Making a Gliclee Print | Charles Lewis Art
For all painting reproductions I start with a superior (and expensive) digitizing process. Working with imaging professionals, I typically have the original oil painting scanned under controlled, polarized lighting conditions with a high-resolution image scanning setup. The resolution is astonishing: a medium-sized painting yields a computer image file of over 300MB.
I personally print all of my giclee reproductions on archival fine art rag paper or specialized canvas using a professional large-format printer - the same equipment used by commercial giclee printers. However, unlike commercial printing services, which simply can't afford the time to make detailed color corrections, I take infinite care to match my print colors side-by-side with the original. This usually requires many test prints and hours of painstaking color adjustments, but is worth it to make a reproduction that is as true to the original as it can be.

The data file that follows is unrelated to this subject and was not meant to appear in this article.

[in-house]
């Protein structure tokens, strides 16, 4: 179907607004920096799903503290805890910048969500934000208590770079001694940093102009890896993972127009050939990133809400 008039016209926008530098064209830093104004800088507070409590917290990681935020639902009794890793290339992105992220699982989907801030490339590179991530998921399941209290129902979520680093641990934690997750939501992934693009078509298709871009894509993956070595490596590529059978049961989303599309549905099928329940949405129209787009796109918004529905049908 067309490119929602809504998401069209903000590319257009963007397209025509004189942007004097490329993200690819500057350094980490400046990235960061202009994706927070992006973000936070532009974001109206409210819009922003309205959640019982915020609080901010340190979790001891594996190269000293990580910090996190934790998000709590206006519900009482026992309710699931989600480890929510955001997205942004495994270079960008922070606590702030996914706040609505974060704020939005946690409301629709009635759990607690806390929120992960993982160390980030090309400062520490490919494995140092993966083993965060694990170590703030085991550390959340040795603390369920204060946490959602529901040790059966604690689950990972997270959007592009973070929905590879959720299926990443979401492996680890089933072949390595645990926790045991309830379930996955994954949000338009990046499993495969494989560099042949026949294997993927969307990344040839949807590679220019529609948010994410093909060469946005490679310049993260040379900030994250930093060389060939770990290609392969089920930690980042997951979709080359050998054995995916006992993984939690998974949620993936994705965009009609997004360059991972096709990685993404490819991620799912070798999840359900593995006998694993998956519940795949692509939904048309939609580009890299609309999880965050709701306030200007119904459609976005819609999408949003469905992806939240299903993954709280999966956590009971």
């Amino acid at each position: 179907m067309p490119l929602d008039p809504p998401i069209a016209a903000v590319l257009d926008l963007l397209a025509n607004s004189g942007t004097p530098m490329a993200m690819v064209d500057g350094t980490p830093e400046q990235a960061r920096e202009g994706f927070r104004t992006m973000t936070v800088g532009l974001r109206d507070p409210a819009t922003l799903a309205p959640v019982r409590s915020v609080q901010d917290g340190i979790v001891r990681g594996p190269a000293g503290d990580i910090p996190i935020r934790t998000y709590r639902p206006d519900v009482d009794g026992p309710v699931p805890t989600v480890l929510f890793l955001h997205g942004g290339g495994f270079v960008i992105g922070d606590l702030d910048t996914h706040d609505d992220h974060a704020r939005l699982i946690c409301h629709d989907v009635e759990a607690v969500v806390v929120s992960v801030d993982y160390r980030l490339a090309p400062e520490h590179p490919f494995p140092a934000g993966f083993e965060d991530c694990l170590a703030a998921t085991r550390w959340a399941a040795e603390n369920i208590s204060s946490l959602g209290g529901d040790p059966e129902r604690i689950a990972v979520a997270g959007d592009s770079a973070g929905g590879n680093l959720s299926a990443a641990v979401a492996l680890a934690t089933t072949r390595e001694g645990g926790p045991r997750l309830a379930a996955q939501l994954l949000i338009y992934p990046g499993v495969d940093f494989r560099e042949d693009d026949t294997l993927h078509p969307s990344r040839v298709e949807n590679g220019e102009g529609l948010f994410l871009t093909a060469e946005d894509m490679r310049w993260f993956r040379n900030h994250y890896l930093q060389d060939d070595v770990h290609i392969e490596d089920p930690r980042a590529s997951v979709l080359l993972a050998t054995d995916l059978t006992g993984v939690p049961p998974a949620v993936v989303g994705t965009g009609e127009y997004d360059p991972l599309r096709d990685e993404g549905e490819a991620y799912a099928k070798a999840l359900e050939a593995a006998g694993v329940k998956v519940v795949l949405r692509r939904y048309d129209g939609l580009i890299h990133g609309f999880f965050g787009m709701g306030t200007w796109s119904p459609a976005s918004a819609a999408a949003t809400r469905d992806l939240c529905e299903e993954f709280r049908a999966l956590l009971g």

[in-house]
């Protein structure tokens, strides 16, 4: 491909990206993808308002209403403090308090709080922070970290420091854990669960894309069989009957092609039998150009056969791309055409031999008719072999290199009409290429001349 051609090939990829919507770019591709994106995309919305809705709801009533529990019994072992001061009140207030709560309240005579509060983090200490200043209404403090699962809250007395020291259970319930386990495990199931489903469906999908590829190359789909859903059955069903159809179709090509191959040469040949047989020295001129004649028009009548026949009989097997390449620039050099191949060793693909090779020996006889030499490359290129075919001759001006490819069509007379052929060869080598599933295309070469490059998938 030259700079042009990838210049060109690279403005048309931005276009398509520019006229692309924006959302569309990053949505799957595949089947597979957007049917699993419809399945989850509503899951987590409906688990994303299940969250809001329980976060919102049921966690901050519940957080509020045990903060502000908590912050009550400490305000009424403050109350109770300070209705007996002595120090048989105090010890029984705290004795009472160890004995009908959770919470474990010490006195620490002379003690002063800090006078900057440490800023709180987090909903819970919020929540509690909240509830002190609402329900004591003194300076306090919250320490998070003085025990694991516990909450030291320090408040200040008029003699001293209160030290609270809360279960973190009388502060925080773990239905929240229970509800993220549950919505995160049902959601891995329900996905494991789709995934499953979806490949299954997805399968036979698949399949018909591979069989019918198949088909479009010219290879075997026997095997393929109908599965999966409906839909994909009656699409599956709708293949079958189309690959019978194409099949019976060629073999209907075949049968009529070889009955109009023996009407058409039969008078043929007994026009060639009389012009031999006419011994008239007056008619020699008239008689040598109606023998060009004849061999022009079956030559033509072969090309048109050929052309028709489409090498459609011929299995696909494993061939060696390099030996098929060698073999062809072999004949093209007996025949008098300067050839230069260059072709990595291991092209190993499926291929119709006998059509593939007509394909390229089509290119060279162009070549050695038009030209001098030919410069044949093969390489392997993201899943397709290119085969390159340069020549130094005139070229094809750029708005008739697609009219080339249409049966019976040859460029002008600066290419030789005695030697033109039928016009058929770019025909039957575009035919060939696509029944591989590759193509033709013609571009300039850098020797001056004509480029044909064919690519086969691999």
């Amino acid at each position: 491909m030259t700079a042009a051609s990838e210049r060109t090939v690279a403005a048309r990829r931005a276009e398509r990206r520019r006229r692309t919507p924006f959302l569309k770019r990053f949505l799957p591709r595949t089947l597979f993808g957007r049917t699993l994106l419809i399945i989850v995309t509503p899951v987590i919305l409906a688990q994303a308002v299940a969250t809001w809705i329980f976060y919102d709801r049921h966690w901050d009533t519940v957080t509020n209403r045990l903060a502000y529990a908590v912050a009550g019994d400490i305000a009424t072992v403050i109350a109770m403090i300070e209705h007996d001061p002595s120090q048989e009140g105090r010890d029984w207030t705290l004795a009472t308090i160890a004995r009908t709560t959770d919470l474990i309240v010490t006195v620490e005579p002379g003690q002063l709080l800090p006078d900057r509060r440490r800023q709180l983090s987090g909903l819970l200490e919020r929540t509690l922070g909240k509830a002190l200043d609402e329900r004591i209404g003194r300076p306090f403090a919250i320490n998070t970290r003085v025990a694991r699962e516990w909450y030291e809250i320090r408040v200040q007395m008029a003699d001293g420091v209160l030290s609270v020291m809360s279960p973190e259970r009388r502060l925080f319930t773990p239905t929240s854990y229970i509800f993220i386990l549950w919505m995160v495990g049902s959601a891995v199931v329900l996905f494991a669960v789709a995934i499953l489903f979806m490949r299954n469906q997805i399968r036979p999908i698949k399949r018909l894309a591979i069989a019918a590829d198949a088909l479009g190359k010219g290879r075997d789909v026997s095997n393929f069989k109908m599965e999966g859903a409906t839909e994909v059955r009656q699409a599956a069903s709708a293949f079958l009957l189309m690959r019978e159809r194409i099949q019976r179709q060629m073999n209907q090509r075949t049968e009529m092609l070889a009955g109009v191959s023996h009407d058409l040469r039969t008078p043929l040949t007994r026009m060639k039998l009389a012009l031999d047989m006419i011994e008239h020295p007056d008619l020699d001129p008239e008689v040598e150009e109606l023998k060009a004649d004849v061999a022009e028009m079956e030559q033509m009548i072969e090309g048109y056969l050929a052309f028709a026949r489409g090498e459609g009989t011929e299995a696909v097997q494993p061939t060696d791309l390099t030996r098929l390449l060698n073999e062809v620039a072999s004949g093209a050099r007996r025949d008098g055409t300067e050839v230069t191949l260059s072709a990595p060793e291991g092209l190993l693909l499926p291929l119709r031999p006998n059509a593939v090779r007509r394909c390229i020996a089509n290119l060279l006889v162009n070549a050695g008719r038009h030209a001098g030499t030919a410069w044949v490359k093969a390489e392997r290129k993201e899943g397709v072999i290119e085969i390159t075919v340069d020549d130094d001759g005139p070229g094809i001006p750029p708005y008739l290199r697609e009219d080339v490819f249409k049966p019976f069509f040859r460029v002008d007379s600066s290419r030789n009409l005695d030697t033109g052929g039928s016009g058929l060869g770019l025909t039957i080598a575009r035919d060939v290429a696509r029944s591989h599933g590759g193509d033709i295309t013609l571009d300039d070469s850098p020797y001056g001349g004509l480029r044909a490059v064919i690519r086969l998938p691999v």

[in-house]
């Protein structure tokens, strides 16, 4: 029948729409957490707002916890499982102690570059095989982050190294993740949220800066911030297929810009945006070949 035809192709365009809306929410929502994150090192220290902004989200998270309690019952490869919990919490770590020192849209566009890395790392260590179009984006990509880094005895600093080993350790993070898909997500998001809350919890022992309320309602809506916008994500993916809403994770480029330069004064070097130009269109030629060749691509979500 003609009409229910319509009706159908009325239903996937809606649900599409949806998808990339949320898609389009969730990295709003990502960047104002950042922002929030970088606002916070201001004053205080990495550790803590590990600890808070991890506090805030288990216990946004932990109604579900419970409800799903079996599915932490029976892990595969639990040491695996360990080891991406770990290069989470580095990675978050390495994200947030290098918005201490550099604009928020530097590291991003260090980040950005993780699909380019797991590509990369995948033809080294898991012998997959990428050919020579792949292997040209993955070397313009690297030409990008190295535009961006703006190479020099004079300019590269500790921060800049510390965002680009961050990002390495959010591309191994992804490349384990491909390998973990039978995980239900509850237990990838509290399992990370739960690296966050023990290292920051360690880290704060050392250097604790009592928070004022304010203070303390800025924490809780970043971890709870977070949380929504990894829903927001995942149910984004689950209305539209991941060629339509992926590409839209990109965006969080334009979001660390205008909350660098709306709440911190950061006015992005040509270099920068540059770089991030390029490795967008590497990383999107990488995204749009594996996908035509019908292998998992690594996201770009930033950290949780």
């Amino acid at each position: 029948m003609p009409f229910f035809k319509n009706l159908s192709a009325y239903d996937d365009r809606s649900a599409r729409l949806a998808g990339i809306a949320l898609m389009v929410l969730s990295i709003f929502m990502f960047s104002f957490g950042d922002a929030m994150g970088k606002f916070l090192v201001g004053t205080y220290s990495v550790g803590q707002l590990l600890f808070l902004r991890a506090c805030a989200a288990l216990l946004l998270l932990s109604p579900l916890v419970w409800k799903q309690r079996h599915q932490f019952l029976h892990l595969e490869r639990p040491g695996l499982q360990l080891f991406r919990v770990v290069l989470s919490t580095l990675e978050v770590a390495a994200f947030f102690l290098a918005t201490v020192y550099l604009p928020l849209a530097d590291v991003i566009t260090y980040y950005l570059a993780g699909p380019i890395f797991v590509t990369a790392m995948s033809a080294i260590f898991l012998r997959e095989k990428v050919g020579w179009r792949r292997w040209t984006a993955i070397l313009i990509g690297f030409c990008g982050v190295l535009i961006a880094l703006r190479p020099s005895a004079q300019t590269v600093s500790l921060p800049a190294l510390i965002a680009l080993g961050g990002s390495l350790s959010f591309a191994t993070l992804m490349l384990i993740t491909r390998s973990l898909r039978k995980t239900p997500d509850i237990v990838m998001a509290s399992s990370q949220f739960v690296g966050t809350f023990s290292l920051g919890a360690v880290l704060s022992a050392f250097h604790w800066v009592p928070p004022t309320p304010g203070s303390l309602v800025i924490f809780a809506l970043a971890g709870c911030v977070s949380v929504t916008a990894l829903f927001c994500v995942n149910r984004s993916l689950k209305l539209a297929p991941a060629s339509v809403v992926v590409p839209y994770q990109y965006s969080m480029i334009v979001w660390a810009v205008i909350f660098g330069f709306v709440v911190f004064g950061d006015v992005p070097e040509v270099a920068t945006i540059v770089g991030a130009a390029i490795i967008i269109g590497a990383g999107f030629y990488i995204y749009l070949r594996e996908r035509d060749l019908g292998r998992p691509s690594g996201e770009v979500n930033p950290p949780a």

After printing, I then coat the print with several layers of a protective, UV-resistant coating to assure maximum longevity: for canvas prints, I follow this with additional layers of damar picture varnish, exactly as I do with the original paintings. These coatings make the picture brighter, with more depth, and protect the printed surface. As you might imagine, this complete start-to-finish printing process is quite elaborate and time-consuming, not to mention costly, but I do it myself to ensure that every print meets my own high quality standards.